Transparency & ‘rotten straw’

Transparency & ‘rotten straw’

A local newspaper editorial of Feb. 13 demands what we called for on Feb. 4: Full transparency in the ongoing investigation into the Jan. 28 collapse of Pittsburgh’s Fern Hollow Bridge.

As we noted a week after the collapse, the full reports of the inspection regimens on this span and others nationwide long have been “locked down” because of supposed national security concerns.

The rationale is that would-be terrorists could target compromised bridges for attack. Only summaries of such inspections have been available.

Not only does such official secrecy turn motorists into sitting ducks – or in this case, falling ducks – the editorial points out that, considering the span over Frick Park now is destroyed, any national security concerns clearly are moot.

Yet the inspection reports apparently remain on “lockdown.” And while the rationale for holding those full reports in abeyance might have had the best of intentions before the collapse, it was thin.

Now, there can be no valid rationale for such opaqueness – other than to protect those who failed in the responsibilities to protect the public from obvious nonfeasance.

Another local newspaper editorial, this one from Tuesday, urges the city to do something to “keep its emergency personnel in the city they serve, and whose residents pay their salaries.”

That, in light of an arbiter’s ruling that ended a residency requirement for city firefighters. As similar restriction was struck down for city police in 2017.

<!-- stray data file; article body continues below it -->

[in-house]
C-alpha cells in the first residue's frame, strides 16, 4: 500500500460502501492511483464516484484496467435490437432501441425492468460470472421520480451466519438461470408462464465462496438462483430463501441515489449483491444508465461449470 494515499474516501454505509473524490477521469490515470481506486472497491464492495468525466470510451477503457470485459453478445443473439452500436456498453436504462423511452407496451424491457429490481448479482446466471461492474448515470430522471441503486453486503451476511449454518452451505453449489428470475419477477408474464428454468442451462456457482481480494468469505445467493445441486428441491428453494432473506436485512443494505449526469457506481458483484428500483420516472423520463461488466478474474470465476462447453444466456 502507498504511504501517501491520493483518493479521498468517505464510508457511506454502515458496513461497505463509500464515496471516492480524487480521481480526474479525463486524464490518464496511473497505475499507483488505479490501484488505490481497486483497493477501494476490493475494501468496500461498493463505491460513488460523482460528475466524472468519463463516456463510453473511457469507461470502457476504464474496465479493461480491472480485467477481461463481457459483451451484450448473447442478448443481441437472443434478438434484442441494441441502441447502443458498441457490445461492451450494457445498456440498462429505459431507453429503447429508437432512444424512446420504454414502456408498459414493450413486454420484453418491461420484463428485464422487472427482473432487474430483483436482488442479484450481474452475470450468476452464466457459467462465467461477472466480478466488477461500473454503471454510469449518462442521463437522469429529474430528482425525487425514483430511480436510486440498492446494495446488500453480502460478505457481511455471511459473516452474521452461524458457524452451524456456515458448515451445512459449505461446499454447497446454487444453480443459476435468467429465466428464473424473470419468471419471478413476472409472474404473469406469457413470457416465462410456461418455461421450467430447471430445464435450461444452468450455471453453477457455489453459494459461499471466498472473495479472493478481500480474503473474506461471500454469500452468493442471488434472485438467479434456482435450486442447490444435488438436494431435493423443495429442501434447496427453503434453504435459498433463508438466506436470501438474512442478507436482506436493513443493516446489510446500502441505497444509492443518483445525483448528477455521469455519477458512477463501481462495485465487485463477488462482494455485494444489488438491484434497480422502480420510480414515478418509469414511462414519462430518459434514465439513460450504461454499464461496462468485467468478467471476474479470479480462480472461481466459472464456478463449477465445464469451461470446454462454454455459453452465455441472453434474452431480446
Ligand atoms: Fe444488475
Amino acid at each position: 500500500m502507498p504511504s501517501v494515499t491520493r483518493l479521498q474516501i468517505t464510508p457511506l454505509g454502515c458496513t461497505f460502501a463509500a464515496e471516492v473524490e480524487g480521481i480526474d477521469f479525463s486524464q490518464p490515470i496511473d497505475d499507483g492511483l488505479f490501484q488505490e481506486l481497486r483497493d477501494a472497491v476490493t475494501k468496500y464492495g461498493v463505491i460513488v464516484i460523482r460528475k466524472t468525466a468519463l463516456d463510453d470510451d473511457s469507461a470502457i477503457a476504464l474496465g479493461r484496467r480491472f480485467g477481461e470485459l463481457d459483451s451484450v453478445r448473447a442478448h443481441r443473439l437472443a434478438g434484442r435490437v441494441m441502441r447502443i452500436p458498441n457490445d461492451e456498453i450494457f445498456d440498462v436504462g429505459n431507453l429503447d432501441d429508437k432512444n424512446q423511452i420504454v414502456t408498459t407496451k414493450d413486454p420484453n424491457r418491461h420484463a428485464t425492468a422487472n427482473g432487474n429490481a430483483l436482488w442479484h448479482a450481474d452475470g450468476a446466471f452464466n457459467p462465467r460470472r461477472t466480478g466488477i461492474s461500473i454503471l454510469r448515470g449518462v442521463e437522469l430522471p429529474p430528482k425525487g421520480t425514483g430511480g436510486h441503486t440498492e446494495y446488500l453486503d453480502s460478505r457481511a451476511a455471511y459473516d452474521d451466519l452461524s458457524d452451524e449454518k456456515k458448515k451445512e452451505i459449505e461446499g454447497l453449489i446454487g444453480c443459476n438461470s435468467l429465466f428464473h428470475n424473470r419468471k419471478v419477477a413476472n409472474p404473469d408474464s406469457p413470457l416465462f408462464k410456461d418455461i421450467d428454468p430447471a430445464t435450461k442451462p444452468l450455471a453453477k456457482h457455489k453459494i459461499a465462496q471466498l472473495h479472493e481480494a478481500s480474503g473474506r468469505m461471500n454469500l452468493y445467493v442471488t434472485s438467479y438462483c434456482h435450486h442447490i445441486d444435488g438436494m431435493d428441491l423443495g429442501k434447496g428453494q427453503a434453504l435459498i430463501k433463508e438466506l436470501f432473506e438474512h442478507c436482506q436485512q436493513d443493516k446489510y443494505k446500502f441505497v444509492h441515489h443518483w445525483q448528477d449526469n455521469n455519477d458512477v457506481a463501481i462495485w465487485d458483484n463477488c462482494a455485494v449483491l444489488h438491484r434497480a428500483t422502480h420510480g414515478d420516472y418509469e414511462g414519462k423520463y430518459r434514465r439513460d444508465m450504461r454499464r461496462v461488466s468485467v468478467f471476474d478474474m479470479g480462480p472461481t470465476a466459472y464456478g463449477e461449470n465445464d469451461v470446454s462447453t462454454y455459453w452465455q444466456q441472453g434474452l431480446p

“The city can, and should, provide incentives for public safety workers to stay in, or move to, the city of Pittsburgh. Such incentives could include low-interest housing loans, affordable housing or salary bonuses for residency.

“The city could even tie incentives to residency in certain neighborhoods where the services of public safety workers are most needed, and their credibility most at stake,” the editorial states.

“Other cities have provided residency incentives, why shouldn’t Pittsburgh?”

Because bribing your public safety employees to live in the city ignores the proverbial canaries in the coal mine that, because of the city’s deterioration, long have been chirping “Flee! Flee!”

What’s next?

Perhaps “incentivizing” Pittsburgh Public Schools teachers to keep their children in city schools? (Anecdotes abound of a growing number of teachers who have pulled their children out of an atrophying system beset with continually falling academic performance but rising in-school violence.)

In far too many ways – from over-regulation to failed public services (think of snow removal as one of many), from failed-public schools to self-dealing city councilors (think of their attempts to give themselves exorbitant raises), to name but four – long-entrenched one-party rule keeps failing.

So, in an attempt to reverse course, we should bribe firefighters and police to live in the city? How about using that money to help address the core problems that make living in Pittsburgh so unattractive?

And, lest we forget, firefighters who might choose to live outside the city still will spend extended time in it given their 24-hour-at-a-time shift schedules.

Pittsburgh has a lousy history of confronting its challenges head-on. And too often it proposes what we’ll call “straw solutions.” But all that typically leads to only one thing – rotten straw.

Colin McNickle is communications and marketing director at the Allegheny Institute for Public Policy (